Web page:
Photo: Officer Steve Moore. Little Neck, Arkansas. Source: Arkansasmatters.com
In Little Rock, Arkansas, a police department has added a little more training when handling Alzheimer's patients. In the communities that surround this police department, there are up to 60,000 cases of Alzheimer's disease that have been reported. Because of this training, the Little Rock Police Department may be an example for other departments across the United States.
For over a year and a half now, the Arkansas Chapter of the Alzheimer’s Association has helped to teach officers in the Little Rock area the necessary knowledge that is needed in handling the Alzheimer’s population. The training includes lessons on the various symptoms associated with the disease, as well as how to handle certain situations where patients may be causing disturbances or other types of problems.
Alzheimer's disease is more common among the elderly, meaning this specific type of training will become even more necessary as the baby boomer generation grows older, increasing the likelihood of mental disorder cases such as Alzheimer’s disease.
You may be wondering why this training was started in the first place. Because, what exactly would an officer deal with, in terms of an Alzheimer's patient? The answer to this has a variety of layers, however there are some occurrences that can happen more than others in terms of patients with Alzheimer’s and their interaction with the community.
One local news source called Arkansasmatters.com makes mention of the type of scenarios that can occur, like, “911 calls… [that] include car accidents, erratic driving, false reports, indecent exposure and shoplifting.” Handling patients diagnosed with Alzheimer’s disease, from the law enforcement perspective, presents many unique challenges that must be handled delicately. In terms of confronting these situations, Officer Steve Moore states, “Understand they're reacting to whatever's going on in their head… Understand they don't want to be in this predicament that they're in. Don't just walk up on them, don't be loud, don't touch them. They startle very easily. You want to be Mr. Friendly as much as possible. Just be kind and be patient with them and try to get them back to their family."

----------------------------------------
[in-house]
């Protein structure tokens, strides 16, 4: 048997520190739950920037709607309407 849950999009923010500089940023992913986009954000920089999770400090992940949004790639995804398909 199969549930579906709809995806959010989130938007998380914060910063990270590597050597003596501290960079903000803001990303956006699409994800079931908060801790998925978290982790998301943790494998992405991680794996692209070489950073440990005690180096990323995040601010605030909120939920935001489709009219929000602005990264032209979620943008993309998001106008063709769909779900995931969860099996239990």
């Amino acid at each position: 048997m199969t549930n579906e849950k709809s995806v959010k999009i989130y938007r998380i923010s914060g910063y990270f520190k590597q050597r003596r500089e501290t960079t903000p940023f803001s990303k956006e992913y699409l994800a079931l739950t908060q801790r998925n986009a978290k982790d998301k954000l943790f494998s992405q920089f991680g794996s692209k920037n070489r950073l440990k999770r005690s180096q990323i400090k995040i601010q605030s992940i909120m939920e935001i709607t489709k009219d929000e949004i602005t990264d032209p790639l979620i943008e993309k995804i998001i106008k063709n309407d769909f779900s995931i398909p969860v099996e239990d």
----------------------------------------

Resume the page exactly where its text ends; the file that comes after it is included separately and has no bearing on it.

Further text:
Moore himself has personal experience with understanding patients with Alzheimer’s disease, as his mother was diagnosed with the mental illness. Because of this, Moore has recognized the progressive nature of the disease, and understands that it often brings confusion. His mother has wandered away from the house three separate times, wherein Moore’s sister was called to help (as she is her primary caregiver).
The growth in the prevalence of Alzheimer’s disease will make it all the more important that officers, such as Moore, have this necessary understanding of what it takes to handle patients diagnosed with Alzheimer’s disease from a law enforcement perspective.
What is Alzheimer’s disease?